Tuesday, 19 Nov 2002

WEST MERSEA, Essex, U.K.

Hello again! The Royal Mail is our greatest source of bikes, in both number and quality, giving us 3,000 load-carrying bikes per year. The bikes used to be chopped in half and thrown away, after seven years of being looked after by a full-time mechanic — they are now an extremely effective example of Re-Cycling.

Royal Mail bikes get a new lease on life in South Africa.

It took 1.5 years of begging and groveling to convince the Royal Mail to give us the bikes; the organization has been very worried about liability issues, because it designed the bikes. Persistence … Royal Mail is an example of an organization where the left hand doesn’t know what the right is doing, due to the size of it. It is still chucking some good stuff out, so we keep at it, patiently, as the bikes are superb! The local prison is going to refurbish some of the Postie’s old bikes, tying in with our goal of increasing our number of U.K. beneficiaries.

Re~Cycle also receives bikes from individuals. We ask for a donation with each bike toward shipping, on the recommendation of one of our U.S. partners, Pedals for Progress, in New Jersey. Since many of you are in the U.S., let me list some other bike development groups:

On the money front, we try to get lots of types of contributions stacked up, so no single party has to bear the full cost. Those kicking in contributions include:

  • person who gives the bike
  • local rotary, etc.
  • U.K. trusts
  • South African government, with a per bike subsidy
  • South African trusts and companies
  • the end user

Overall, our funding should be okay, because we hit lots of issues (women, youth, environment) and because the concept of what we’re doing is easy to grasp. We do have a bit of a cash flow situation at the moment, however; one needs to keep applying for money to make sure it keeps coming in.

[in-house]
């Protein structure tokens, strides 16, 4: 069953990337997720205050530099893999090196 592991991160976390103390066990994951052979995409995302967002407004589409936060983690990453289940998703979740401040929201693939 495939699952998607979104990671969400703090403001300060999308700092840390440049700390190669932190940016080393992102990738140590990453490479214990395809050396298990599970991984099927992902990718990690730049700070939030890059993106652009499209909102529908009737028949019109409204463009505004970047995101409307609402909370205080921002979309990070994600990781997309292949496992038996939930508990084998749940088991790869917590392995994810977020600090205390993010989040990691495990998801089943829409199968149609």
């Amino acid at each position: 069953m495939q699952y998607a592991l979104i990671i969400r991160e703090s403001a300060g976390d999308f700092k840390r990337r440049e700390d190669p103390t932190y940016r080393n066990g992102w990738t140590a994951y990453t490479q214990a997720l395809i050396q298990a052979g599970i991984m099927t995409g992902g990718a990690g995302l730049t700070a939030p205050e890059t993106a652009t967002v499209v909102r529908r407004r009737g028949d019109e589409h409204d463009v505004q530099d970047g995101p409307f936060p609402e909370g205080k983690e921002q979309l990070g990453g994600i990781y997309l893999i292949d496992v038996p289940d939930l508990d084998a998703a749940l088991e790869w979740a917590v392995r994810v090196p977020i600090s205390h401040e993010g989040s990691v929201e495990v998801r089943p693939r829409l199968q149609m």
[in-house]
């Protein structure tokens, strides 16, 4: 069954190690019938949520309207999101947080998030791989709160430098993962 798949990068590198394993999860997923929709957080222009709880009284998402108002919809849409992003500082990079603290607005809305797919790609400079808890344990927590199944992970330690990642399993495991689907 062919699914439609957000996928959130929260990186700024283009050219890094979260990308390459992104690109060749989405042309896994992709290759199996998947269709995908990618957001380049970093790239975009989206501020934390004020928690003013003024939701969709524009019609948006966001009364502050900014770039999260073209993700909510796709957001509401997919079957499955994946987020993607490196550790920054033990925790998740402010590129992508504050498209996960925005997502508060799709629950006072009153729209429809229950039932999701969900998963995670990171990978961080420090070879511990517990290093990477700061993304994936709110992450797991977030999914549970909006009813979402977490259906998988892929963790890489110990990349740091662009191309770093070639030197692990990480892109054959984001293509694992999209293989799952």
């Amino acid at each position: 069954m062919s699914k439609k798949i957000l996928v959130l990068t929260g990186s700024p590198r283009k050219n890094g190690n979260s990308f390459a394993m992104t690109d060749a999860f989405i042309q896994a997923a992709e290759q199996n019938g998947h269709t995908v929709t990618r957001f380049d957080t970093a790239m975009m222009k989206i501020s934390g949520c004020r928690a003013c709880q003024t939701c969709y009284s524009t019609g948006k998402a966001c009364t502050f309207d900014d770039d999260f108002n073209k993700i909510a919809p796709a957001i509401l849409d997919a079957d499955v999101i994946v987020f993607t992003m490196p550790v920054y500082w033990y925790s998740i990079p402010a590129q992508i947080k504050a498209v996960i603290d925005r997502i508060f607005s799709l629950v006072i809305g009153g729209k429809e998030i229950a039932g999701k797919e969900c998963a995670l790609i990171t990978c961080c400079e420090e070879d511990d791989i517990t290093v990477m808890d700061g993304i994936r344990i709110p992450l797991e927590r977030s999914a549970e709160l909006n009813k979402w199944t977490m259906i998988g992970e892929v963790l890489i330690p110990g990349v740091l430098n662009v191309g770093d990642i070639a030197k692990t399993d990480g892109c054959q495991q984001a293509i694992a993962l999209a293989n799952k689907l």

One of my goals is to emulate last year’s U.K. charity of the year, Riders For Health, in getting industry and cyclist support and developing the number of cycle shops and manufacturers that donate old/outdated or unwanted stock. Spare parts are very important, for refurbishing and also ongoing maintenance, especially as we set up a growing number of workshops, which all will need a lot of stock to start, due to the lack of standard-size parts.

Re~Cycle volunteers pack bikes for shipment to Africa.

We had a local retired chap over this morning to look at how he can help us. He seemed very keen and organized, the latter being a sought after quality in Re~Cycle! It turns out he’s got lots of energy and some good ideas, though he also seemed very set on doing things his way. You have to take what you can get, hey! I was rather hoping he would help recruit and manage volunteers, a weak area.

I’m looking to develop and refine our work in Essex, as well as setting up seven more “hubs” over the next three years. One of the big questions is the relationship between headquarters and the local branches, finding a balance of autonomy and control, looking at accounting, legal issues, and such forth. London is a current priority, due to density of bikes/shops and the amount of money there. One of the main things needed for a hub is storage, with is far from cheap in the city!

Our main South African partner has a meeting this afternoon with the minister of transport (Dullah Omar, who was one of Nelson Mandela’s lawyers and friend). The meeting was scheduled to look at ways to partner with the government more efficiently and helpfully. I’ll get the details from the meeting and report back tomorrow.

Gotta nip and pick up my daughter …